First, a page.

It is with pride and conviction that I present to you the first season of my third mandate at La Monnaie. As represented in this brochure, it reflects an important evolution: for the first time, we did not elaborate around a specific season theme, but rather around a new ‘architecture’, which can serve as a blueprint for the seasons to come. This new structure will allow us to give creation and experimentation every chance, and at the same time we will ensure that this turn towards the future is not synonymous with discontinuity. We will keep offering you projects of the very highest level, with in 2019–20 no fewer than eleven opera titles. This is a record, but also, given the number of new productions, a huge challenge for all the departments and staff members of our house.
In the night we saw voices.
Lady Macbeth (Macbeth Underworld, scene 2)
The season opening is a clear and unambiguous statement: we launch each season with not one, but two world premieres! A powerful antidote to the cultural pessimism that conceals itself behind the adoration of the Great Repertoire from the past. Whoever really believes in this art form must also open up their house to the leading composers and librettists of the day and challenge the new generation. That is precisely what we wish to do with two commissions presented in parallel: an opera by a renowned composer and an opera debut by an emerging talent.
Macbeth Underworld is a title that addresses instinctively the darker half of our imagination. This third La Monnaie commission for the French composer Pascal Dusapin will be a nightmarish opera full of sound and fury in which, rather than Macbeth the man of power, Macbeth the mystery will emerge from the shadows. Fortunately, our two guides in this macabre realm of spirits are reliable: our Music Director Alain Altinoglu and the French Shakespeare prodigy Thomas Jolly. The same holds for Georg Nigl and Magdalena Kožená, who take on the roles of the diabolical couple.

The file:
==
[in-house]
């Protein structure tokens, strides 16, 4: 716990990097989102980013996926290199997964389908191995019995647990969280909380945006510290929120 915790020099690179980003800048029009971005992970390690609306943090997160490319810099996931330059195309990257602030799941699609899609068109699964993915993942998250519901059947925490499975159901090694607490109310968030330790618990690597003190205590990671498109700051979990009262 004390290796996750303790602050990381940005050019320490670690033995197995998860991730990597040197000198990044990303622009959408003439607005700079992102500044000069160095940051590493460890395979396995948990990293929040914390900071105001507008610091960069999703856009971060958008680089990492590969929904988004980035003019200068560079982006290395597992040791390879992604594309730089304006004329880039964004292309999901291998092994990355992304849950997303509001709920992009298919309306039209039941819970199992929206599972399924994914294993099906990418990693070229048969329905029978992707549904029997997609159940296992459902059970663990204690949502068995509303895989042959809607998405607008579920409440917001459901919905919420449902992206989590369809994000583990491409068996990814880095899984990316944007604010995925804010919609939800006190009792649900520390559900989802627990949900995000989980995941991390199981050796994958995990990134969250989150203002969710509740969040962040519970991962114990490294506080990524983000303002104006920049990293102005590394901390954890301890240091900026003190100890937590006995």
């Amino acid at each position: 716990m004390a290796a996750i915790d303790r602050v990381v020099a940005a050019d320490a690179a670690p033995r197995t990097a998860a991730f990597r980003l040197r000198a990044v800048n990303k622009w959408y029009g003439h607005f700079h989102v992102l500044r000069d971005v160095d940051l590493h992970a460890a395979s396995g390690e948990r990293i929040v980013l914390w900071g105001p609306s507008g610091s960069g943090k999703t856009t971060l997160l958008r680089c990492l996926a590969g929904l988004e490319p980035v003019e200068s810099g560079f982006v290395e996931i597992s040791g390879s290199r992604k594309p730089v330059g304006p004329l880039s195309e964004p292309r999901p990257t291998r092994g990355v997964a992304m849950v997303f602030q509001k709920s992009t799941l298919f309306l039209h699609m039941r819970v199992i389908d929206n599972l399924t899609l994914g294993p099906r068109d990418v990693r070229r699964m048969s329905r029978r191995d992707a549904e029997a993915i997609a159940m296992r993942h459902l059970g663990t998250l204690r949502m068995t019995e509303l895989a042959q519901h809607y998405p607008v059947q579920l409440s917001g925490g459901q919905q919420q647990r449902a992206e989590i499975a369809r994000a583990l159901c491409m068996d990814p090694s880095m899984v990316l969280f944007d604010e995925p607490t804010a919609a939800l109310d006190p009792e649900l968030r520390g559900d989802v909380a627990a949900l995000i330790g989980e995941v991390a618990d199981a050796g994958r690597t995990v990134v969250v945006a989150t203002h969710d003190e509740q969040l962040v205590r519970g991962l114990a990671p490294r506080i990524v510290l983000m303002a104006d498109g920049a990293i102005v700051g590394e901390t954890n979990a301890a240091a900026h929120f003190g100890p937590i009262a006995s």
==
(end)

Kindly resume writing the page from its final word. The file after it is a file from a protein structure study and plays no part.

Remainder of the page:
What is suggested rather than described is also a central theme in Le Silence des ombres. Benjamin Attahir, the figurehead of the new generation of French composers, will set Maurice Maeterlinck’s Trois petits drames pour marionnettes to music. In all their suggestiveness and compactness, these pieces lend themselves perfectly to an opera adaptation. Together with writer-director Oliver Lexa, a debuting team of designers and a cast of young singers and musicians, Attahir will conjure a world in which a lot remains unsaid and unseen, but not unsung for all that.
Facciamo qualche altra esperienza.
Don Alfonso (Così fan tutte, set 2, scene 9)
A second pillar of this architecture will take shape in the Herculean opera project at the start of spring, when a number of related pieces will be combined into a single project following a unifing dramaturgy. The Trilogia Mozart Da Ponte is in that sense more than the sum of the three masterpieces that grew out of Mozart’s collaboration with librettist Lorenzo Da Ponte. Le nozze di Figaro, Così fan tutte and Don Giovanni will all be set in one and the same place and on one and the same day: the apartment building around the corner from you, one of the folli giornate that turns our lives upside down. We focus on the timeless emotions in these pieces, and those elements that confirm us time and again in our condition humaine, including our little flaws. All three operas, conducted alternately by Antonello Manacorda and Ben Glassberg, will be performed in full and are entirely independent, but only in interaction with one another will they give away more secrets. We trust that the minutely elaborated dramaturgy of the directing collective Clarac-Delœuil > le lab will offer you, night after night, a deeper insight into the parallels between the characters and themes of these works, and will draw attention to their revolutionary aspects.